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A Week in IoT: Never mind Predictions, there’s enough to focus on in the Here and Now

By Jeremy Cowan

At this time of year every editor is drowning in predictions for the year ahead. To be honest, I prefer more solid information, says Jeremy Cowan. There is so much enterprise restructuring going on that we’re frantically busy with hard facts in the inter-related worlds of security, billing, car charging, and data management.

Thales CEO goes off ‘merger’ script announcing Gemalto acquisition

The week got off to a bang with Thales (Euronext Paris: HO) and Gemalto (Euronext Amsterdam and Paris: GTO) agreeing to merge.

Patrice Caine, Thales’s chairman and CEO, said: “The acquisition of Gemalto marks a key milestone in the implementation of Thales’s strategy. Together with Gemalto’s management, we have big ambitions based on a shared vision of the digital transformation of our industries and customers. We have a tremendous respect for Gemalto’s technological achievements, and … I welcome warmly Gemalto’s 15,000 employees to our Group. By combining our talents, Thales and Gemalto are creating a global leader in digital security.”

Over the past three years, Thales has significantly increased its focus on digital technologies, investing over €1 billion in connectivity, cybersecurity, data analytics and artificial intelligence (AI), in particular with the acquisition of Sysgo, Vormetric and Guavus. The integration of Gemalto is expected to accelerate this strategy, reinforcing Thales’s digital offering, across its five vertical markets (aeronautics, space, ground transportation, defence and security). Altogether, this new business unit will represent approximately 20% of Group revenues and rank among the top three players worldwide, with €3.5 billion revenues in the fast growing digital security market.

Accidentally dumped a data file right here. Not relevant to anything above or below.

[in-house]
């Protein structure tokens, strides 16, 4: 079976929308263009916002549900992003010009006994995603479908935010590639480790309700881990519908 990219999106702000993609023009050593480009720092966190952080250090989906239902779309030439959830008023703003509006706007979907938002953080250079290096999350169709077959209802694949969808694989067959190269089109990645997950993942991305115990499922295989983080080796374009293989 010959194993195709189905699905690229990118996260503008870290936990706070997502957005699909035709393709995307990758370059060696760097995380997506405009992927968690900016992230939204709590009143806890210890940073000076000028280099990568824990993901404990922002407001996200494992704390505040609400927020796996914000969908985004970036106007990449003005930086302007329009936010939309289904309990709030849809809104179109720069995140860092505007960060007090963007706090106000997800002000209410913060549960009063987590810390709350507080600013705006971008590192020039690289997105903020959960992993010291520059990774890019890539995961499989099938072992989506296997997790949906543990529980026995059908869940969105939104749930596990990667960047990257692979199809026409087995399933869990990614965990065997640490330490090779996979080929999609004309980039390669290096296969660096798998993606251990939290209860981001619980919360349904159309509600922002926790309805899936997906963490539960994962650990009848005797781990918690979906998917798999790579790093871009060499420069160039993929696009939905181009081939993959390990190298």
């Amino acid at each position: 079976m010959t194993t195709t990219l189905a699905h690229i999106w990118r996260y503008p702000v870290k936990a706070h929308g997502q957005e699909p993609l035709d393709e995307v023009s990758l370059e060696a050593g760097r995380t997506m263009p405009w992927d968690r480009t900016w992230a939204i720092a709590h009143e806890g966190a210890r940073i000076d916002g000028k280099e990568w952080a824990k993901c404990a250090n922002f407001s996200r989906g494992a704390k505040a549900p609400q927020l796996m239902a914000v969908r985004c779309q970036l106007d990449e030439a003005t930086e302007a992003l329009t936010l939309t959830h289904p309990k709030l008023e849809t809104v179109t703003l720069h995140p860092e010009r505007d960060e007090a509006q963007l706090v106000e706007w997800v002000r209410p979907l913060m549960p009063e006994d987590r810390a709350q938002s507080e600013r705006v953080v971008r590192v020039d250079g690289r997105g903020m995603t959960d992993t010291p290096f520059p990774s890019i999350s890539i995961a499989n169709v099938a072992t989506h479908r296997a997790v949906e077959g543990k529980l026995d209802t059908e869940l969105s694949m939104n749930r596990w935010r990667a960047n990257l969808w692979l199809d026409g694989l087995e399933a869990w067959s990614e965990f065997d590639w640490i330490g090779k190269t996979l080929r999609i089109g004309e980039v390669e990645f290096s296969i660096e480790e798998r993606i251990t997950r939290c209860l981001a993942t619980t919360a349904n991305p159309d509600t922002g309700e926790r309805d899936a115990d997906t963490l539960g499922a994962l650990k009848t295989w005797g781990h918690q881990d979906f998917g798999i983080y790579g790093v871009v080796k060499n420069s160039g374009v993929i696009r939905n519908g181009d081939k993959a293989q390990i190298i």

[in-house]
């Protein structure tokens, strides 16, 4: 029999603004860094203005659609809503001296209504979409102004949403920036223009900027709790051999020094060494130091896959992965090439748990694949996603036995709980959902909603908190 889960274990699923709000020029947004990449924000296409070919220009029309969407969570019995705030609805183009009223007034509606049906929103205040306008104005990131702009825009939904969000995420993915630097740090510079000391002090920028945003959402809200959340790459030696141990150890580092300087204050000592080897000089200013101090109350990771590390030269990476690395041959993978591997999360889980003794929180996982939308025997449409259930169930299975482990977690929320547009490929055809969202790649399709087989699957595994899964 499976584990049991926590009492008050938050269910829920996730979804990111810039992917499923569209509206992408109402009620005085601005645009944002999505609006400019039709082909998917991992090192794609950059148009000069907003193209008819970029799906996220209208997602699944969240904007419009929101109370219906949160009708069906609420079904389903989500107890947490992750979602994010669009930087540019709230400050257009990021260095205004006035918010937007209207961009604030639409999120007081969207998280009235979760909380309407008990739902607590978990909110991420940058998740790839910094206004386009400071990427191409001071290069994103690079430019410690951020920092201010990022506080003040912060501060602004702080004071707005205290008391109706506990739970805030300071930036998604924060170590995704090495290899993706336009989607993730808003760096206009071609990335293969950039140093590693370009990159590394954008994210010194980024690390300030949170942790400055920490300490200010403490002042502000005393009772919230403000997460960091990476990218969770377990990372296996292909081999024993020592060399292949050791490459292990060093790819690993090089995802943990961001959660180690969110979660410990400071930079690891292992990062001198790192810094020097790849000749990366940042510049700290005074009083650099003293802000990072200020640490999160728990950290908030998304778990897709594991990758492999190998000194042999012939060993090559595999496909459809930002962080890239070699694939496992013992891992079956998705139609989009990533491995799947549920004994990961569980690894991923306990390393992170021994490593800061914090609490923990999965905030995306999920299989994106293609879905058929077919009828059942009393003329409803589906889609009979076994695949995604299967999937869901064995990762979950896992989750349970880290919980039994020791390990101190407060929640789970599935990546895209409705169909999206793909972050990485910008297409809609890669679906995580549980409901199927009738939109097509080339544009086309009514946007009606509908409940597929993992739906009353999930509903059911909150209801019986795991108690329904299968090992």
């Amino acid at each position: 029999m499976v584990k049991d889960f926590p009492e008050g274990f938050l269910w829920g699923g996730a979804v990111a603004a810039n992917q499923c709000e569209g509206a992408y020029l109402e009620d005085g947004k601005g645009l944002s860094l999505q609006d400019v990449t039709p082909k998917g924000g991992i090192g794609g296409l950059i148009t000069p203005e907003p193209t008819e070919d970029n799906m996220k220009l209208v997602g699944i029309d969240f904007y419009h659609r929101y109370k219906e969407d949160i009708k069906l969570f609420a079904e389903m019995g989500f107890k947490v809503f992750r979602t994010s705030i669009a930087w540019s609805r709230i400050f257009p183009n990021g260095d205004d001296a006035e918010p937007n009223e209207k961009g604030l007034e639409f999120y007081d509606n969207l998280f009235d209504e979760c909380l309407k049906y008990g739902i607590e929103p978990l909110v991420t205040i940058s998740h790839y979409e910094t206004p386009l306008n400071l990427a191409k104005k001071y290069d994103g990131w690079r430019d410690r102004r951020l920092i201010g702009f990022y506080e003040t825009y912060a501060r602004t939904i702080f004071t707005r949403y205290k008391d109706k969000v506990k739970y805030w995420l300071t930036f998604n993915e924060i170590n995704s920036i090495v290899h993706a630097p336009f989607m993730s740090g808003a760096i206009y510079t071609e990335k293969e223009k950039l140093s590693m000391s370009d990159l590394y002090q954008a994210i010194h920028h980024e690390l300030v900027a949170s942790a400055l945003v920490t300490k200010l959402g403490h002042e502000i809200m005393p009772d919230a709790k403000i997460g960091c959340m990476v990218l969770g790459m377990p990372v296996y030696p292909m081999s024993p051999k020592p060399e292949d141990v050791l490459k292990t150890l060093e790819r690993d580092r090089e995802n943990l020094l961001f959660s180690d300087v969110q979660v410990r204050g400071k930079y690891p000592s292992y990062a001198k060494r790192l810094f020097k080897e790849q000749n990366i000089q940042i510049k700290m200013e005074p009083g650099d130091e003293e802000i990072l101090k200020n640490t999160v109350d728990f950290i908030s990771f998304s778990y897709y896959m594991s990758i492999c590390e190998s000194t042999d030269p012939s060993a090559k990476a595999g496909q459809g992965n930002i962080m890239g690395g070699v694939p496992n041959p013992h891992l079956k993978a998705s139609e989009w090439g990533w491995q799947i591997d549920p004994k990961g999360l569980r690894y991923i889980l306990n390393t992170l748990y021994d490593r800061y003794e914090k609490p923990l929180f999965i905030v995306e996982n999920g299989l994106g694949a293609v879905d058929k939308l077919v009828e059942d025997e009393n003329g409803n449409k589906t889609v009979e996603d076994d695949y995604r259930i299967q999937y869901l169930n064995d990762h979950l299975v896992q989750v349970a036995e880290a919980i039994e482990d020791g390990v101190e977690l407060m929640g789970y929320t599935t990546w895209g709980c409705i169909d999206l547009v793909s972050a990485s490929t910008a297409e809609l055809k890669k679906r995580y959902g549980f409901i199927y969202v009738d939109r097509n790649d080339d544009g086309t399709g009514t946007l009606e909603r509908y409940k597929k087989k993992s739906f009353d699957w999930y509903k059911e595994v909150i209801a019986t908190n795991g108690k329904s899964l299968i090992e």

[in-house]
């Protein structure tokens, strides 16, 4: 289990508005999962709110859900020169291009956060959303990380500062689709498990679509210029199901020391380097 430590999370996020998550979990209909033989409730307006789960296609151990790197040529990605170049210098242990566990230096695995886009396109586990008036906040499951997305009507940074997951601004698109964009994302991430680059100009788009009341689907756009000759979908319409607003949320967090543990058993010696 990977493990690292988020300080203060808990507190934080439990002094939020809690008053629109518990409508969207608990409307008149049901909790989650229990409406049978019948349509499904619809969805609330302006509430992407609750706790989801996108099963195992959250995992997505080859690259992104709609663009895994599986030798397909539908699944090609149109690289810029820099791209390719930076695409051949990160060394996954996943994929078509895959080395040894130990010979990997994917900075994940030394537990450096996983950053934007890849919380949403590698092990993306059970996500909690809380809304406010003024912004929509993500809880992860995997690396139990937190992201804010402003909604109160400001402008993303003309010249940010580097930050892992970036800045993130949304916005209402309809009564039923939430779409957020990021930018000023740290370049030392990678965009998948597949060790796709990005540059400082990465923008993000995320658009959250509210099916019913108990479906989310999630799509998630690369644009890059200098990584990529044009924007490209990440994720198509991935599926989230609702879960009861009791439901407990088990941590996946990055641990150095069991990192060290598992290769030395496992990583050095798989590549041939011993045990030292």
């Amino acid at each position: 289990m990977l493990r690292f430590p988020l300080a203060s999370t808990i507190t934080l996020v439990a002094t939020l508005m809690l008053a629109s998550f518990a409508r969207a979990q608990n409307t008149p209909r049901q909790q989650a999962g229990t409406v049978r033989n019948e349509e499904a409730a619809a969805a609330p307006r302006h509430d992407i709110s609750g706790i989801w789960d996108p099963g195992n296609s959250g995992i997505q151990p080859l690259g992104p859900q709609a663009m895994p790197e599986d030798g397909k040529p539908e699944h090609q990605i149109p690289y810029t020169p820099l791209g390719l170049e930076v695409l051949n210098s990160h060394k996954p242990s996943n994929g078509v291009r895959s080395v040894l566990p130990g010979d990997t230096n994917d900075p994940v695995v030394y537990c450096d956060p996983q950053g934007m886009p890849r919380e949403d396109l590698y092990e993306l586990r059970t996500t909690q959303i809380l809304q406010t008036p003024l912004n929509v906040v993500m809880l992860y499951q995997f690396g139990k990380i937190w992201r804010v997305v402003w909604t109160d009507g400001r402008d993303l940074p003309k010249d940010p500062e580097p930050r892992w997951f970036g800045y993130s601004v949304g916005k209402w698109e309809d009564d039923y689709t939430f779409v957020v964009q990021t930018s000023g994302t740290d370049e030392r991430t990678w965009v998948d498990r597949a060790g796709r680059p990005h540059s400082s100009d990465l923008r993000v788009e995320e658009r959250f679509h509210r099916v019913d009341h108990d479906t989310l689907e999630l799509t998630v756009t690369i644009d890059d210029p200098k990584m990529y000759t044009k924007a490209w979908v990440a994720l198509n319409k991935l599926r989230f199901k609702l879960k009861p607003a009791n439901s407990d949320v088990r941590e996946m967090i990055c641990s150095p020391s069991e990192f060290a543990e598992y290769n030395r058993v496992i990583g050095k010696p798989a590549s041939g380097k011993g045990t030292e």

Combined with Gemalto’s digital security portfolio, Thales will be able to offer an end-to-end solution, to secure the full critical digital decision chains, from data creation in sensors to real-time decision-making. Clients are facing data security challenges in all sectors, including telcos, governments, banks, utilities, and other industries.

Thales will combine its digital businesses into Gemalto, which will continue to operate under its own brand as one of the seven Thales global business units. Philippe Vallée, Gemalto’s erstwhile CEO, will lead the combined digital security business.

The deal is a recommended all-cash offer for all issued and outstanding ordinary shares of Gemalto, for a price of €51.00 per share cum dividend.

Smartly’s mobile app helped by Capgemini to bill
Norwegians accurately for electric car charging

It’s not just enterprises that are repositioning themselves, entire countries are refocusing their business models. Norway is well-known as a global leader in renewable energy, having launched an initiative in 2016 to power all cars with renewable energy by 2025.

As part of this process, the country now wants to provide car owners with easy access to charging stations through housing co-operatives. In a new project, Smartly will encourage Norwegians to use of community chargers and move towards electric car usage by 2025.

With help from Capgemini, and its subsidiary Sogeti, Microsoft is now to build Smartly a cloud connected multi-platform mobile app. Using its expertise in cloud-native technology and its commitment to create measurable digital customer experiences, Smartly said it has moved from a proof-of-concept to a working app in […]

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Verizon to launch 5G residential broadband services in up to 5 markets in 2018

By IoT – Internet of Things